University of California, San Diego
MWF 9:00–9:50, HSS 1330
Office hours: W 11:15–1:15, SSB 472
This course explores key issues in contemporary America and how social scientists, journalists, opinion writers, and policy makers approach them. We’ll examine arguments and evidence on 11 issues. Since this is an election year, we’ll focus on issues that are of key concern to voters. Four are high on the list of many Republicans: the size of government, immigration, family, and American military power. Four are high on the list of many Democrats: income inequality, climate change, health, and marijuana legalization. Two others are among the top concerns of all voters: economic prosperity and democracy. Our final issue will be the 2016 election itself.
Assigned materials are to be read or viewed before class.
March 28 (M)
March 30 (W)
Reading: Lane Kenworthy, “America Is Exceptional … and Ordinary,” The Good Society.
April 1 (F)
Reading: Lane Kenworthy, “How Do We Know?,” The Good Society.
April 4 (M)
The size of government
Reading: N. Gregory Mankiw, “I Can Afford Higher Taxes, But They’ll Make Me Work Less,” New York Times, 2010.
April 6 (W)
The size of government
Reading: Lane Kenworthy, “Is Big Government Bad for the Economy?,” The Good Society.
April 8 (F)
The size of government
Reading: Lane Kenworthy, “Public Insurance and the Least Well-Off,” The Good Society. Skip the “Is universalism better for the poor than targeting?” section.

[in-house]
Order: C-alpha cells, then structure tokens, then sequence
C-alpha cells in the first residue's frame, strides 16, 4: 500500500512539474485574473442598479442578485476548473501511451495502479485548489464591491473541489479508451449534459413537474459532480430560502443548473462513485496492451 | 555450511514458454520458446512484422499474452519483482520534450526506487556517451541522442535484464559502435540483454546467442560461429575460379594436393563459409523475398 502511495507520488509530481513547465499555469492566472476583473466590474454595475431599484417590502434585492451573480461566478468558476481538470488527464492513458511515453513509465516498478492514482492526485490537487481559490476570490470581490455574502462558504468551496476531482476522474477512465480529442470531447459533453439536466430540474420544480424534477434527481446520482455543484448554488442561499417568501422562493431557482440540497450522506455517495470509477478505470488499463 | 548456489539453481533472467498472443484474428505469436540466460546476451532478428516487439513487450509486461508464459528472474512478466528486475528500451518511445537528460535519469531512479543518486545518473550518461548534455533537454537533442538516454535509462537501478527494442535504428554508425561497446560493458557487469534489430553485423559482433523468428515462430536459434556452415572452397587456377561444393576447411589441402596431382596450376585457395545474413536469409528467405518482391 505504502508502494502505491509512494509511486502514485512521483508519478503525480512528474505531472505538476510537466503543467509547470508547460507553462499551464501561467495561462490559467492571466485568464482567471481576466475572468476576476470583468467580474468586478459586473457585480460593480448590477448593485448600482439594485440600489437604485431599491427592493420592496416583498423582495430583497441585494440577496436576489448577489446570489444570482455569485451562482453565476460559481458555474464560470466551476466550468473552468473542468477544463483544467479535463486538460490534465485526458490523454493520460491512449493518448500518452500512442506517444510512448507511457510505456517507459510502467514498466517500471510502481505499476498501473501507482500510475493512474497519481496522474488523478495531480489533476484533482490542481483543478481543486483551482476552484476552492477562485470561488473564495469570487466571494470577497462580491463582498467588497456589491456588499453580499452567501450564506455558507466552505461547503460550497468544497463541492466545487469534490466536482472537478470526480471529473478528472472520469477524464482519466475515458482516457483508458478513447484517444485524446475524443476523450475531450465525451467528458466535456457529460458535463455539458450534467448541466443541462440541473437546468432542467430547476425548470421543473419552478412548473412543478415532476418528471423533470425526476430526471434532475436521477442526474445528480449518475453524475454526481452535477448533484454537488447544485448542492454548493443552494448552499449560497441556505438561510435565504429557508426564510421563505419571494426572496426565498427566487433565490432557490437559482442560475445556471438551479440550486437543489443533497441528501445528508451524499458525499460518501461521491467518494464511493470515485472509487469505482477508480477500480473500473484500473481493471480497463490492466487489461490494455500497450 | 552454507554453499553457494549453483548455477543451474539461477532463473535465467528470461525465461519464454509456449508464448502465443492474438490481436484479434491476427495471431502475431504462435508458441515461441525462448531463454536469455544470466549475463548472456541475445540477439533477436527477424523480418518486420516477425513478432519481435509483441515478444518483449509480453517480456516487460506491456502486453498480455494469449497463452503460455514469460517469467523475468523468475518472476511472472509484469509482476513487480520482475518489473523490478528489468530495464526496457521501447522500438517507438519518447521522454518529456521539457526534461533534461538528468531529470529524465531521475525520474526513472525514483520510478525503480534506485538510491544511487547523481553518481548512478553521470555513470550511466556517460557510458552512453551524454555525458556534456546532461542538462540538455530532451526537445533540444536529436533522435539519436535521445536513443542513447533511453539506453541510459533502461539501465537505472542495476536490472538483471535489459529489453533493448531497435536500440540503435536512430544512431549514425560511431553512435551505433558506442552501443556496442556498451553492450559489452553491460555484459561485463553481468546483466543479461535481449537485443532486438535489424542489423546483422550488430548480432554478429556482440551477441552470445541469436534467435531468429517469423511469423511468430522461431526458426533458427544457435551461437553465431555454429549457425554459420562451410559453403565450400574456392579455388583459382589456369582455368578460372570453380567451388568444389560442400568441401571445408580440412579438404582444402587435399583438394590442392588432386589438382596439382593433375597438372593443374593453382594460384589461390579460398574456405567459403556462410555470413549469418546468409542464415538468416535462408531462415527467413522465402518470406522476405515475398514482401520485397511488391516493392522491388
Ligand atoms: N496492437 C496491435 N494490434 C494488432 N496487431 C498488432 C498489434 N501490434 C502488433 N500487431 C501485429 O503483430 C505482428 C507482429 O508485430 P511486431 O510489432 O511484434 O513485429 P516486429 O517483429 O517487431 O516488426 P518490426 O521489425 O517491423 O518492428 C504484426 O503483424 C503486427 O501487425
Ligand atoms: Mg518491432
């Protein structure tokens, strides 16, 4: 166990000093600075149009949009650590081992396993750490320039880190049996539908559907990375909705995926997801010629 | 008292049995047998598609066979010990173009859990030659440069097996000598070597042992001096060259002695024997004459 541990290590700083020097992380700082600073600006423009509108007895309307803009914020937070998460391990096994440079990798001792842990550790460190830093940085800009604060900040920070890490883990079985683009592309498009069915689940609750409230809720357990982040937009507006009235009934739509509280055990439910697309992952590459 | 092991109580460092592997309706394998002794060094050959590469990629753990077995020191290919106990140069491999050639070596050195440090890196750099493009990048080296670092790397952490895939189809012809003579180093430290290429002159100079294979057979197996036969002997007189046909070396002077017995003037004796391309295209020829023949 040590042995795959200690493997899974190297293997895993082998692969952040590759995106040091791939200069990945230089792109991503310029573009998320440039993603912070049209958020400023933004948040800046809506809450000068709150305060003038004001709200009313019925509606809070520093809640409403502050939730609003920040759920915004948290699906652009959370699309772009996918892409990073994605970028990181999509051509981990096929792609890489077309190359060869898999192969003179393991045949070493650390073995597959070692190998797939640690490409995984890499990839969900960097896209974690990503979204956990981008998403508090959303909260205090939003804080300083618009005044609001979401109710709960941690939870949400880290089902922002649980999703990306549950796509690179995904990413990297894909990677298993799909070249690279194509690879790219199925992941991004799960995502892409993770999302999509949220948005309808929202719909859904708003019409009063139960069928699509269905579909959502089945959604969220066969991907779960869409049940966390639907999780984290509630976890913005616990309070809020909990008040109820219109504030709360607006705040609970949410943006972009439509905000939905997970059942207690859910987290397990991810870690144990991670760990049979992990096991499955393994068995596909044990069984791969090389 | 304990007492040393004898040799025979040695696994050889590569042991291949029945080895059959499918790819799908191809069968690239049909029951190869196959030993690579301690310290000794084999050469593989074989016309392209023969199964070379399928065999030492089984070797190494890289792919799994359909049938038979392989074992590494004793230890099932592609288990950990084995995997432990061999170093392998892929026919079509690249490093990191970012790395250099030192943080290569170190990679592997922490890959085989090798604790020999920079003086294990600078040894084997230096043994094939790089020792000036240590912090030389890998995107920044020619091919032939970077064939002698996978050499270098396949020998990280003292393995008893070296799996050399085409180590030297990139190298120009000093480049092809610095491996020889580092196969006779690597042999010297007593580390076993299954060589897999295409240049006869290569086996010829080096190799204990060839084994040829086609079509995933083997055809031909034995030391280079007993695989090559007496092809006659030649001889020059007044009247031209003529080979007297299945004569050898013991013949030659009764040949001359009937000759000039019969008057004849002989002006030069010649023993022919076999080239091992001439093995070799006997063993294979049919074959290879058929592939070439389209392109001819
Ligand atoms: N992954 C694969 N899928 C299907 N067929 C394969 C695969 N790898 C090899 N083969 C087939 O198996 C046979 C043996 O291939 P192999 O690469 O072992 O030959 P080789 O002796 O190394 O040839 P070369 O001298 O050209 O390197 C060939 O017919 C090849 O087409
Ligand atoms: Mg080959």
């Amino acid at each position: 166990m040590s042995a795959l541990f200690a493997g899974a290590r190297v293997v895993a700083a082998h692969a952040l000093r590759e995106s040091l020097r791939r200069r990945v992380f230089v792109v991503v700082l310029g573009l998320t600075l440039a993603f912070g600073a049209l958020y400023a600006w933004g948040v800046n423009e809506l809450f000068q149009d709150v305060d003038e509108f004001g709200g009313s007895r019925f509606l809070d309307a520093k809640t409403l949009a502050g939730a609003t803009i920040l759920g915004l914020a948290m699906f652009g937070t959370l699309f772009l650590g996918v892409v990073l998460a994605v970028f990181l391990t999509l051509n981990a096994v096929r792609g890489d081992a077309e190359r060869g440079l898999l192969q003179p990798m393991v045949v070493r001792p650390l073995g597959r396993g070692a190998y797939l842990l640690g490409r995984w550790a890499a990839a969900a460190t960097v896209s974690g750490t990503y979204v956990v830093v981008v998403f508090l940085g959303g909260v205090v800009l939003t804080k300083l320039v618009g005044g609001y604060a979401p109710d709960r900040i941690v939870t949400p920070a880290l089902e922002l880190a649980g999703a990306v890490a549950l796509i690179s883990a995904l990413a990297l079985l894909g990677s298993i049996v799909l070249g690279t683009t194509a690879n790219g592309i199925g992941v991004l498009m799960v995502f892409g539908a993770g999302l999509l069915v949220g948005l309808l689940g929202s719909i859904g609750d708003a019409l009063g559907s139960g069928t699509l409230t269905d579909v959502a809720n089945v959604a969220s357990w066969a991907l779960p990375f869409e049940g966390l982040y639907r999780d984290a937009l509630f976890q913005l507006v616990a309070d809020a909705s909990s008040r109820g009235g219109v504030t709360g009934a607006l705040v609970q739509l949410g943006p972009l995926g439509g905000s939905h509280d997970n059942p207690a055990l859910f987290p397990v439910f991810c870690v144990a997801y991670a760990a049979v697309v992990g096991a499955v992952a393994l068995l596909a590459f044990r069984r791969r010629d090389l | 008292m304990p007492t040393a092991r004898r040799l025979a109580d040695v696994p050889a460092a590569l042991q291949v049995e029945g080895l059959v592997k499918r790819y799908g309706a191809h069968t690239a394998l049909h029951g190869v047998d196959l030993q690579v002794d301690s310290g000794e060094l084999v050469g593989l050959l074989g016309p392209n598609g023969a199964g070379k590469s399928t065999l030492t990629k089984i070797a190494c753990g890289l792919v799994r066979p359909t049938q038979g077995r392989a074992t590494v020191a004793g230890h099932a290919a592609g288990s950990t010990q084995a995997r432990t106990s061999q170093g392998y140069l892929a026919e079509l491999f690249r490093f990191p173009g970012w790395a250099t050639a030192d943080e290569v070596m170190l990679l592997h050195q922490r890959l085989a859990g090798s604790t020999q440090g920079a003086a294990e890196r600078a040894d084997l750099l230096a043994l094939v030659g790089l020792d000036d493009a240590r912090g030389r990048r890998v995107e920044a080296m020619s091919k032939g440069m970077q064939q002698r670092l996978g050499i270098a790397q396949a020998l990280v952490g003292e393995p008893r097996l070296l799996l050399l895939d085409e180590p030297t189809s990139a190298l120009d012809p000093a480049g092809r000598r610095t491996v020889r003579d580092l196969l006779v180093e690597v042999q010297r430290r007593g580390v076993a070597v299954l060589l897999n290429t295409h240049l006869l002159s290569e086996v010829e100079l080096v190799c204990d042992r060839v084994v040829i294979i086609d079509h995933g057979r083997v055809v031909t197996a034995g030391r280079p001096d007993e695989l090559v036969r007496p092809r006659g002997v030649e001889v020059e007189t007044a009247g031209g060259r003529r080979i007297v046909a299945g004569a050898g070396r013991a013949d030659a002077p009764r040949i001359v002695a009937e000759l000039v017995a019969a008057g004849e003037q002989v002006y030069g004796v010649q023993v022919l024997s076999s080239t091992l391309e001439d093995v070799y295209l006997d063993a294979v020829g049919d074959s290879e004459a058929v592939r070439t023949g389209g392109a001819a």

April 11 (M)
Reading: Julia Preston, “The Truth About Mexican-Americans,” New York Review of Books, 2015.
April 13 (W)
Reading: Reihan Salam, “Republicans Need a New Approach to Immigration,” National Review, 2016.
April 15 (F): no class
April 18 (M)
Video: Eugene Jarecki, The House I Live In, 2011, 110 minutes ($3-4).
April 20 (W)
Reading: Lane Kenworthy, “Marijuana Legalization,” The Good Society.
April 22 (F)
Reading: Elizabeth Marquardt, David Blankenhorn, Robert I. Lerman, Linda Malone-Colón, and W. Bradford Wilcox, “The President’s Marriage Agenda for the Forgotten Sixty Percent,” The State of Our Unions, National Marriage Project and Institute for American Values, 2012.
April 25 (M)
Reading: Lane Kenworthy, “Families,” The Good Society.
Essay 1 due: Wednesday, April 27, in class
April 27 (W)
Reading: Lane Kenworthy, “Income Inequality,” The Good Society.